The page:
Does fumigating almonds with a toxic gas make them safer or hazardous to our health?

Posted by
July 21, 2012

Is the forced treatment of California-grown almonds with a probable carcinogen a public safety measure, or a bad regulation that puts consumers at risk, farmers at a disadvantage and gives the California nuts a bad name?

Known as the “almond rule,” or, as a judge dubbed it, the “salmonella rule,” since 2007 it has mandated that almonds grown in California’s 400-mile-long Central Valley area must be “pasteurized” – that is, either steam treated or gassed with the toxic fumigant propylene oxide (PPO) before sale to U.S. consumers. Growers can ask for an exemption for almonds that receive further processing such as roasting, blanching, or other heat treatments.

Since nearly all domestic almonds come from this fertile area in California (said to provide one quarter of America’s food supply), that means that any “raw” almonds you buy, unless they were imported from abroad, have been pasteurized via one of these methods. Which method was used depends on the brand and the preference of the grower (except for organic almonds, which are always steam treated). Farmers can also sell small quantities of truly raw, untreated almonds in quantities of 100 pounds or less at farmers markets and farm stands in California.

Giant almond processing and marketing company Blue Diamond Almonds ®, told Food Identity Theft that while its sliced and slivered almonds are steam “pasteurized,” its whole-nut “natural” line is treated with the toxic PPO gas. Other Blue Diamond Almonds products such as Almond Breeze, Nut Chips and Nut Thins use steam-treated almonds, with any whole “naturals” going to Canada being steamed rather than fumigated.

The rule, which took raw “foodists’” for whom such almonds are a dietary staple and other health-conscious consumers by surprise back in 2007, is still the subject of litigation, with a group of almond growers heading back to court to argue that the U.S. Department of Agriculture overstepped its authority in requiring California central-valley growers to treat their almonds (something not required for imports or almonds grown in any other part of the U.S. for that matter). They’ve also pointed out that California almonds can be exported unpasteurized to all countries other than Canada and Mexico.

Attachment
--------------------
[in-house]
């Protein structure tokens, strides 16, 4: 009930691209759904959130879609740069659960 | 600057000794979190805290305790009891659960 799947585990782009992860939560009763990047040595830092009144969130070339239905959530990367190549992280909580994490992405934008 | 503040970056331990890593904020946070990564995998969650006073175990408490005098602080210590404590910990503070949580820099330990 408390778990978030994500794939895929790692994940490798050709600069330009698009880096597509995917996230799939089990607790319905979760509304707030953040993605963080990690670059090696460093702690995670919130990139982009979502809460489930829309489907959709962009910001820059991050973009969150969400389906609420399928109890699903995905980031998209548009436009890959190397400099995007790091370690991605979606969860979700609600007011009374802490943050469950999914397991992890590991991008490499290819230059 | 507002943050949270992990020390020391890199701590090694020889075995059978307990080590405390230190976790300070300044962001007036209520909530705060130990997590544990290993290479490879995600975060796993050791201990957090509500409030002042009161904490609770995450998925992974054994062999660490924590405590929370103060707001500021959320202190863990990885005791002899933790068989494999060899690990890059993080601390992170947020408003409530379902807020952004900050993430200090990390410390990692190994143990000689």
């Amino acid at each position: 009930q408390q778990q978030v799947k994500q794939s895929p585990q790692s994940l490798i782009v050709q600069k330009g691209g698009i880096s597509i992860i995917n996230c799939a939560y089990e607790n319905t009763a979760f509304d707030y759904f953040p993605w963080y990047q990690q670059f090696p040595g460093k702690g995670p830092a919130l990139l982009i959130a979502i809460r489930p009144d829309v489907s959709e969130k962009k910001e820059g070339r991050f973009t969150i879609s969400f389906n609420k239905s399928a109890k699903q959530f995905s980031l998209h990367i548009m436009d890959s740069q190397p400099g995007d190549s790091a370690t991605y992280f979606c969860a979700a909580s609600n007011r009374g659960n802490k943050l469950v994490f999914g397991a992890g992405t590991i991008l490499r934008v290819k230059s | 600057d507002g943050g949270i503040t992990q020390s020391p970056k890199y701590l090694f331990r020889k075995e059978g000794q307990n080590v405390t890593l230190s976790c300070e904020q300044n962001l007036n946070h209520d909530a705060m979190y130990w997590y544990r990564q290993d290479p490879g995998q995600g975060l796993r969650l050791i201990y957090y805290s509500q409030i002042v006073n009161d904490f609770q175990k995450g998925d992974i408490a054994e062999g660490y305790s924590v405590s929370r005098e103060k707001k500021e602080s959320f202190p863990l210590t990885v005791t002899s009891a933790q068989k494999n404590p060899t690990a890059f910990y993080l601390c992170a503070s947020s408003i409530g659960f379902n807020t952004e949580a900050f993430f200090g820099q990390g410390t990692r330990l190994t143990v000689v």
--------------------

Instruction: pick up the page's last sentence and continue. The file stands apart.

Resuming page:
Among groups filing a “friend of the court” brief in support of the current case pending in the U.S. Court of Appeals is Citizens for Health and its board chair, Washington, D.C. attorney Jim Turner.

“Either of these treatments makes them useless as raw almonds because they won’t sprout,” Turner noted, adding, “this has essentially destroyed the raw almond market in the U.S.”

Highly nutritious raw almonds, the “friend” brief notes, are “particularly important to a variety of groups, most notably ‘raw foodists’ and vegetarians,” and are acknowledged by many nutritionists to be healthier than cooked almonds. Raw food and vegetarian diets use almonds extensively, and folks in the U.S. who desire truly “raw” almonds are now forced to order them from other countries – all of which is perfectly okay with the USDA.

The “almond rule” fiasco began with some California almonds that were found to be contaminated with salmonella in 2001 and 2004 –  an “extremely rare” occurrence, according to the current court brief. This lead the California Almond Board to consider a mandatory rule requiring the pre-market treatment of almonds, a plan authorized soon afterward by the USDA.

A rule that has something ‘not’ in it for everyone

Although the ruling caused California almond farmers to lose a lucrative market in raw almond sales and raw foodists to lose easy access to a diet staple, the average supermarket almond consumer also has something to be concerned about — the chemical “pasteurization” treatment itself.

That’s because propylene oxide, also used in making polyurethane foams, antifreeze and hydraulic fluid, has been classified as a probable human carcinogen. And while the U.S. Environmental Protection Agency (EPA) currently allows PPO treatment of almonds, it has also made moves to ban the fumigant twice, and in 1996 seemed on the verge of revoking its “food additive regulation” status.

Changing its tune after protests from the manufacturer of the gas, the EPA permitted the chemical’s status to remain on the books and set an allowable residue level of 150 parts per million. But sometime between then and now, that residue allowance doubled to 300 ppm. And despite the fact that the state of California considers PPO to be a “known carcinogen” growers in that state can release almonds for sale once the PPO levels are down to 300 ppm.

Canada, which did not previously allow PPO use, also set an approved residue level of 300 ppm in 2009 to comply with its “international trade obligations.”

Joan Levin, a retired Chicago attorney and raw ‘foodie’ who has been following the issue carefully since 2007, noted that the “almond rule” was something “none of the raw community knew about” prior to its becoming law. “Really, if there was something so dangerous about raw almonds,” Levine said, “don’t you think ‘we’ would have said something about raw almonds coming in from other countries which can be legally sold here?” By the same token, she asked, “why are we allowing our California growers to ship untreated almonds to our allies abroad?”

Recalling that old Mounds/Almond Joy commercial, “Sometimes you feel like a nut, sometimes you don’t,” perhaps the explanation lies along similar lines: Sometimes the USDA thinks “raw” almonds are safe, sometimes they don’t.